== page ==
Further, we need to be clear about our own motivations with the news. Do we believe certain people because we think they are giving us quality information? Or do we like to listen to certain people because they make us feel good, or validate our opinions, or, worse, because they feed us zingers that we are excited to try out on people who disagree with us? If the news is giving you a rush, I’d say you’d best be careful, because you are probably getting a whole lot more style than substance.
TIP #3. Resist having the emotional response they are trying to elicit.
Of course, there are different kinds of programs. The kinds that are devoted to news tend to hook you, as Johnny Moneyseed noted, by careening from crisis to crisis. Look here! The stock market is up/down! A politician said something we can interpret as controversial! OMG! The Middle East! Holy crap, diseases!! And murder! DISASTER!! Coming soon to a town near you!! You won’t want to miss what happened to the Smith Family! Don’t look away or you will be at risk for it to happen to you!
They don’t want to lose your attention. Everything is at an 11 on the dial at all times, especially if a commercial is coming on. If you’re scared, you won’t change the channel. If you’re scared, you’ll tune back in tomorrow to check for updates. And be fed the next crisis or scandal as soon as the current one starts to cool.
On the other hand, you have the pundits. But instead of pandering from crisis to crisis, they peddle outrage. How dare that person say/do/think that? Can you believe it? They are clearly plotting to destroy everything you hold dear! They must be stopped or the world you know will cease to exist! They are coming for you to take away your way of life! Don’t let them! Keep listening to me talk and maybe it will be ok!
Again, I get it. If your job is getting people to want to listen to you talk, you are quickly going to start saying the kinds of things that get people’s attention, that make what you said be the new story, so more people will hear about you. Which is fine in and of itself. But the process and how it has evolved in relationship to politics is, I believe, unproductive and in fact harmful.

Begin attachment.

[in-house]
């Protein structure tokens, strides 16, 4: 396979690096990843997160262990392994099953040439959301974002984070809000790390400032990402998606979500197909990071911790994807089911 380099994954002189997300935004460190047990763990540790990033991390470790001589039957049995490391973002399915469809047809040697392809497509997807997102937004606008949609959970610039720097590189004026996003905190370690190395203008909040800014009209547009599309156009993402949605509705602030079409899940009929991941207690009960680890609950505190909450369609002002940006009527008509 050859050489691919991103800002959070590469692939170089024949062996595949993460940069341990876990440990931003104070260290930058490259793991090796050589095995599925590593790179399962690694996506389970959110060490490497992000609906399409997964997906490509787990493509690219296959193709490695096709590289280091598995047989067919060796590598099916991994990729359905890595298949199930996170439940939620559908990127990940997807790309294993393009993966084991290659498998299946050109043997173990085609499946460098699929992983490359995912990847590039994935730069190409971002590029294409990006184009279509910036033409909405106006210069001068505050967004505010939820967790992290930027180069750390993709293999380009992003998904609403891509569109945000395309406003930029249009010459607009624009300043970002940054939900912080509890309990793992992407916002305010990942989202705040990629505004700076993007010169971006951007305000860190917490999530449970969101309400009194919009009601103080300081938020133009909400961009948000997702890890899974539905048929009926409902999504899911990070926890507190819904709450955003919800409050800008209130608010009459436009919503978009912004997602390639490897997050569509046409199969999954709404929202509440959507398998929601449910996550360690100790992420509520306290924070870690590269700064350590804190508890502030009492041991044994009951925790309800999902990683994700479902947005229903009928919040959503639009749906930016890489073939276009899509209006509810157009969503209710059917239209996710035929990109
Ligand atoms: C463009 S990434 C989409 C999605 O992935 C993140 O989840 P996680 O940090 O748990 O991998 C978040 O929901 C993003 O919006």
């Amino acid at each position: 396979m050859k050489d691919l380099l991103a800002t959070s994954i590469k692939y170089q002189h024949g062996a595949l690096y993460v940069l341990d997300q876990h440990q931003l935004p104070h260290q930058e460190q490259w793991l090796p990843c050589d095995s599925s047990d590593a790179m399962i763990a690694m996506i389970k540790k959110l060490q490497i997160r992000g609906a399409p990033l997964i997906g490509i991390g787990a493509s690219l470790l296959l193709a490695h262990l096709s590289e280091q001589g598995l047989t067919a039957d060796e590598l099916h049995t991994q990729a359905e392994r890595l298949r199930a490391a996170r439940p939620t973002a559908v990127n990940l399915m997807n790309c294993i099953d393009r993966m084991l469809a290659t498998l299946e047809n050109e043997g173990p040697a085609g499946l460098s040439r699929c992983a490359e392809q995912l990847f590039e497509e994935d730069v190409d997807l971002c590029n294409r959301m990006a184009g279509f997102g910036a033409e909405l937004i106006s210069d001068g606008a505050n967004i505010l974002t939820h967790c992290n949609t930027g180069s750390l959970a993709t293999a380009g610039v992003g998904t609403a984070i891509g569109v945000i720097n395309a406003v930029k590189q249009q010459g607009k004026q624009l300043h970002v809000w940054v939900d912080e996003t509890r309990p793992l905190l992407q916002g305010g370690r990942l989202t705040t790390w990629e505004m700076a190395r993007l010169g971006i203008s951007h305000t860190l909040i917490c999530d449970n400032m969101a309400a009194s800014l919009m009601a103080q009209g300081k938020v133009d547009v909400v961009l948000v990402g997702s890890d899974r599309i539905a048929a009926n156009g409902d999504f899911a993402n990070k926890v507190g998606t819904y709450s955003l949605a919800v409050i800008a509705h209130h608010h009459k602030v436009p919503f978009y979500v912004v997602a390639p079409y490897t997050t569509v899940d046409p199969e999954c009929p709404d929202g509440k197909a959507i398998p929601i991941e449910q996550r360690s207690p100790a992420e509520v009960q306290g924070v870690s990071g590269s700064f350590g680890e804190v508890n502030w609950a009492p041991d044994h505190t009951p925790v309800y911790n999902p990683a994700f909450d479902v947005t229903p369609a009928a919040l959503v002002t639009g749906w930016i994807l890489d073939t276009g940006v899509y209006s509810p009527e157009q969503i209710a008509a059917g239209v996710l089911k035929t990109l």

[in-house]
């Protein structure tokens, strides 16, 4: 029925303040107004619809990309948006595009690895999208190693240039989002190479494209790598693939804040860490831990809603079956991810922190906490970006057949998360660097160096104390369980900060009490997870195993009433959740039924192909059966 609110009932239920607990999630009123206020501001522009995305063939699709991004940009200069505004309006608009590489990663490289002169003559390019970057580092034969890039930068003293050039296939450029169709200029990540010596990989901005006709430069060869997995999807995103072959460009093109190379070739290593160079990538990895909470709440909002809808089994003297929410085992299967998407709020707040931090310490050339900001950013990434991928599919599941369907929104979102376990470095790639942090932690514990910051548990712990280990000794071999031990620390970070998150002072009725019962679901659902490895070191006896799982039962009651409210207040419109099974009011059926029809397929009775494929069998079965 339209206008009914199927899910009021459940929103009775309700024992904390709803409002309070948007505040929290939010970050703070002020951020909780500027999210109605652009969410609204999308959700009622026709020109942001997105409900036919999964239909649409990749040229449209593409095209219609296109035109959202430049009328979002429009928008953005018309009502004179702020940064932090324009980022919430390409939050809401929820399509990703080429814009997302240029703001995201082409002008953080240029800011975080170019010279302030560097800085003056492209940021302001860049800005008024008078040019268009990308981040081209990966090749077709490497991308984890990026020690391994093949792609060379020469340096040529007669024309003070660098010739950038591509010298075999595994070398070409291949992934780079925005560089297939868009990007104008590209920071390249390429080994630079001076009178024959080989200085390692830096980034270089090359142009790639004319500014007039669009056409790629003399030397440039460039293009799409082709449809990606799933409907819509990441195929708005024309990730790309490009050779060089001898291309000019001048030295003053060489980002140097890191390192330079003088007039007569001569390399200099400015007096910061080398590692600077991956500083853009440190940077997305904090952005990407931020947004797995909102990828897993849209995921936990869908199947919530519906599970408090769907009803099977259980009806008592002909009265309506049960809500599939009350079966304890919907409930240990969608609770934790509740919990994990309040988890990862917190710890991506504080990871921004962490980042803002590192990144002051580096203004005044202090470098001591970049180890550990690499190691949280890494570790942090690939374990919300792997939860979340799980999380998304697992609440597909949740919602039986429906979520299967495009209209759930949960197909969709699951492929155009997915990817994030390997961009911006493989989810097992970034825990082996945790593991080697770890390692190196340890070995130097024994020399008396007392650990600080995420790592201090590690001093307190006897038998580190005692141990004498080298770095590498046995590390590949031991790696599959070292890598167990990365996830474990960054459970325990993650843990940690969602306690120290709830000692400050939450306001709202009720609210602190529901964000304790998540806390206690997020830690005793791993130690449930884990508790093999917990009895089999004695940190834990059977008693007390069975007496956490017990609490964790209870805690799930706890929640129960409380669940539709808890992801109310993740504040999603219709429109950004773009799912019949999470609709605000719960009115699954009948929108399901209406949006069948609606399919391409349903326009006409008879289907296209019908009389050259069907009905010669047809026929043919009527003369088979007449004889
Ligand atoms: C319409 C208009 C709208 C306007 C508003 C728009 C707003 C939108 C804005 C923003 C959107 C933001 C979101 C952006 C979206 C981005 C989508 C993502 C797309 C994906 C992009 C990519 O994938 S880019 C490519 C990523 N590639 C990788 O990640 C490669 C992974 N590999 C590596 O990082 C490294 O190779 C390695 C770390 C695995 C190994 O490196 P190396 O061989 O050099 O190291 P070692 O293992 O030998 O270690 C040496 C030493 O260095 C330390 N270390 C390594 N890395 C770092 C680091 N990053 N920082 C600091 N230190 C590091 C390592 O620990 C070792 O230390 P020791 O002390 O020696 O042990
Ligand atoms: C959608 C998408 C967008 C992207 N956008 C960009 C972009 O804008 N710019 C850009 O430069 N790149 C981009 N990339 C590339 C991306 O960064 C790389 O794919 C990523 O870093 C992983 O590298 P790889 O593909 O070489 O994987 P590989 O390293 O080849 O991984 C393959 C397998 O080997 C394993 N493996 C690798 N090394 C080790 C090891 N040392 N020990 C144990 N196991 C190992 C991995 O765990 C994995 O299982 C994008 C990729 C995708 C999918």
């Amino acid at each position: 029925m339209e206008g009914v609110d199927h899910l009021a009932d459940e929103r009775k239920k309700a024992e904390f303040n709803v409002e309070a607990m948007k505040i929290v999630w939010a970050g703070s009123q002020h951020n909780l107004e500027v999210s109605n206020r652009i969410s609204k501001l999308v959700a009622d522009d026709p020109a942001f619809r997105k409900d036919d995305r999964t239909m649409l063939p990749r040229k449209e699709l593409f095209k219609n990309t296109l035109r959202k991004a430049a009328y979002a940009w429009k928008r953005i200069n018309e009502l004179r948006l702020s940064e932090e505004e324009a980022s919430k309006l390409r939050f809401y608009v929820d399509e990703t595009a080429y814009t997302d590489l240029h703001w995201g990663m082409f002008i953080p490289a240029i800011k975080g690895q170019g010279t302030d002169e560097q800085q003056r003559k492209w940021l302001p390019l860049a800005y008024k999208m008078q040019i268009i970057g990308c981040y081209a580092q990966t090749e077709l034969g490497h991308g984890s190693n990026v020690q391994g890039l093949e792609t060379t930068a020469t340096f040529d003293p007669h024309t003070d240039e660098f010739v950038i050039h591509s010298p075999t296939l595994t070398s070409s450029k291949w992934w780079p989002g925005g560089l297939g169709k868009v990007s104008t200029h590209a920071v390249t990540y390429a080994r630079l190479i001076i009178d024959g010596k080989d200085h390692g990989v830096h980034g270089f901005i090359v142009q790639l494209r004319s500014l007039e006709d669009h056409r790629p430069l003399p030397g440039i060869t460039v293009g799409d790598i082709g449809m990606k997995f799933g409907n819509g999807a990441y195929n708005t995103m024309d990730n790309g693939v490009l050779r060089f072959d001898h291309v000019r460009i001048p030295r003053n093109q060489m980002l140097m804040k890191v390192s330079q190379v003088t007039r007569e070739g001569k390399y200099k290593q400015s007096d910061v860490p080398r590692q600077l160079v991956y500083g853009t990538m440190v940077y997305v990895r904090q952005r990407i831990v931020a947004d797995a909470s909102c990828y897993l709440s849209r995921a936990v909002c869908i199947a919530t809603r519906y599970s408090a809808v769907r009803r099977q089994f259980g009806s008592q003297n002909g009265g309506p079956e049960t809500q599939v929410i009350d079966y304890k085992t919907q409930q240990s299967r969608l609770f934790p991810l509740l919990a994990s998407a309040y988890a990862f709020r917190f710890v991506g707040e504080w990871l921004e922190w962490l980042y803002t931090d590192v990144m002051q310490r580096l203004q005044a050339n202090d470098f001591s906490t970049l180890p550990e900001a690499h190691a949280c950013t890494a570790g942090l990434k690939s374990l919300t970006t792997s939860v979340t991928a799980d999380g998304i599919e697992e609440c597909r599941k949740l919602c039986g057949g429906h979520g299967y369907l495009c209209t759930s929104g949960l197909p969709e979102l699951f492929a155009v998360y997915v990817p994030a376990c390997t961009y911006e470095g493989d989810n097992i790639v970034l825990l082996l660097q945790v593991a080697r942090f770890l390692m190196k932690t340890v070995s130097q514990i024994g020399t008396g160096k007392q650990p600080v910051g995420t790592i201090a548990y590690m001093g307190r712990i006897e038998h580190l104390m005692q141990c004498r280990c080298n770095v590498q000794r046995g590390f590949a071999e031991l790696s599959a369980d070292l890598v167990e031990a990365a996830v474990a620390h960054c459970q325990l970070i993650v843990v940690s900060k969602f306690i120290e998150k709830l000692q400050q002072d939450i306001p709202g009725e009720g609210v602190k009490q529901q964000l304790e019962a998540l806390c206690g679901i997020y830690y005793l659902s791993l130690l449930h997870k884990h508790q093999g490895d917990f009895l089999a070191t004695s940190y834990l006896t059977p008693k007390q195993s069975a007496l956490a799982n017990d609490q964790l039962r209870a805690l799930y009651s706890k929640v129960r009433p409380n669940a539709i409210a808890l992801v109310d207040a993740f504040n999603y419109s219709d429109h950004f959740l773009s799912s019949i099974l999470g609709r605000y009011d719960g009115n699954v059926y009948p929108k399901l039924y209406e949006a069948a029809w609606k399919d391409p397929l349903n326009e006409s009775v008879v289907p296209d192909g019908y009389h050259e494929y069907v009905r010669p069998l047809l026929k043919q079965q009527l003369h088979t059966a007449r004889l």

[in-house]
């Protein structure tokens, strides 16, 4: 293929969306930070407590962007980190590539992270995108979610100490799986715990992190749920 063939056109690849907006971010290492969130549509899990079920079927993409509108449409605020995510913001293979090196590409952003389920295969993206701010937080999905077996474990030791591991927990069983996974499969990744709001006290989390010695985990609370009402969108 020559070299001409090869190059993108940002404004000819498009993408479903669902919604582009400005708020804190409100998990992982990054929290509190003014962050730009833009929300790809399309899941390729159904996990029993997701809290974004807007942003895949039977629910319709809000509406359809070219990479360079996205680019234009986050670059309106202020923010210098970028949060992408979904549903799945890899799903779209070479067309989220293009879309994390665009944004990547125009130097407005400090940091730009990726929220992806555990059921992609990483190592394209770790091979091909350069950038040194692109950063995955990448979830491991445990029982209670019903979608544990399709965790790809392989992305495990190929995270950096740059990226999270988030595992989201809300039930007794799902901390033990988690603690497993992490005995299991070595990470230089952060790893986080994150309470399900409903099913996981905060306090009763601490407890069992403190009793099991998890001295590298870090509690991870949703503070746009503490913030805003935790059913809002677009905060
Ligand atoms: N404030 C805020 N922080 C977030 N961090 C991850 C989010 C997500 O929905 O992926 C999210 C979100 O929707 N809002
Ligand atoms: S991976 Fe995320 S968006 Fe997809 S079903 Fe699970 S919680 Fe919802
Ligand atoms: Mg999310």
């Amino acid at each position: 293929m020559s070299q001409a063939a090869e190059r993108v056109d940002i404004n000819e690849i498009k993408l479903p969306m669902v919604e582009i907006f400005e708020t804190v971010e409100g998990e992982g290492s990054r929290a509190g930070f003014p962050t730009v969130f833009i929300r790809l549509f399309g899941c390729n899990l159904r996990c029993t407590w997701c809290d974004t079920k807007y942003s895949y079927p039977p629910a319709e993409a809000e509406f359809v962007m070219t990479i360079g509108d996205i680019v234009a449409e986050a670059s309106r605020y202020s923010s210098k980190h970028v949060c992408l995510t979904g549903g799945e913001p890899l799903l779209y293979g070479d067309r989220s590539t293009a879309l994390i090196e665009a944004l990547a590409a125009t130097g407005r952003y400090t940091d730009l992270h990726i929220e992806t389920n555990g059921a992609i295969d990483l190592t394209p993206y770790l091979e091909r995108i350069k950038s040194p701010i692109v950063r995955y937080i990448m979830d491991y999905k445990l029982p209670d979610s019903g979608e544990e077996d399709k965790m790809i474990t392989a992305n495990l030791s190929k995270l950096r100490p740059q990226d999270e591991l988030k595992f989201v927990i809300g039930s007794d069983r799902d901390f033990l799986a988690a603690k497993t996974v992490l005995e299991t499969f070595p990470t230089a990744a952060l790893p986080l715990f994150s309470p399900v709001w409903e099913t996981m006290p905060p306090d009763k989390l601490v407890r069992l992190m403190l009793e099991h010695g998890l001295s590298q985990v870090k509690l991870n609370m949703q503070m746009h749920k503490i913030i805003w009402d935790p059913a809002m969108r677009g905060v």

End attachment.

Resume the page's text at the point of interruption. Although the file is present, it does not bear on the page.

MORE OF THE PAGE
Let’s be clear, because I’m very aware that someone might skim this and misunderstand what I’m trying to say. I am not advocating that we should be unaware of what is going on. I’m certainly not advocating that we should not have opinions on how our public goals would best be met. Of course we should. And of course some issues are vitally important and are bound to trigger strong opinions. But there are better ways to get information than from listening to pundits yell at each other. Further, and perhaps even more importantly, I want to say very clearly that we need to stop demonizing people who disagree with us. And I say this in a 100% non-partisan way. Leave the demonization to the politicians, who are crudely trying to appeal to the lowest common denominator. If we stop listening, if those tactics stop working, they will change their ways too.
TIP #4: Don’t let emotion cloud your judgement.
Once you are angry at people who might disagree with you, a couple of things start to happen. First, you are emotional. While emotion is great for product and brand retention (give us your money and attention and we’ll make you feel better!), what it is not good for is dialogue. Once you start believing that people who disagree with you are obviously and unquestionably stupid, or evil, or bigots, or racists, or reverse-racists, or socialists, or rednecks, or hippies, or whatever label you put on them to denigrate and minimize the value of what they think and have to say, how are you possibly going to be able to even start communicating and working out solutions to those differences?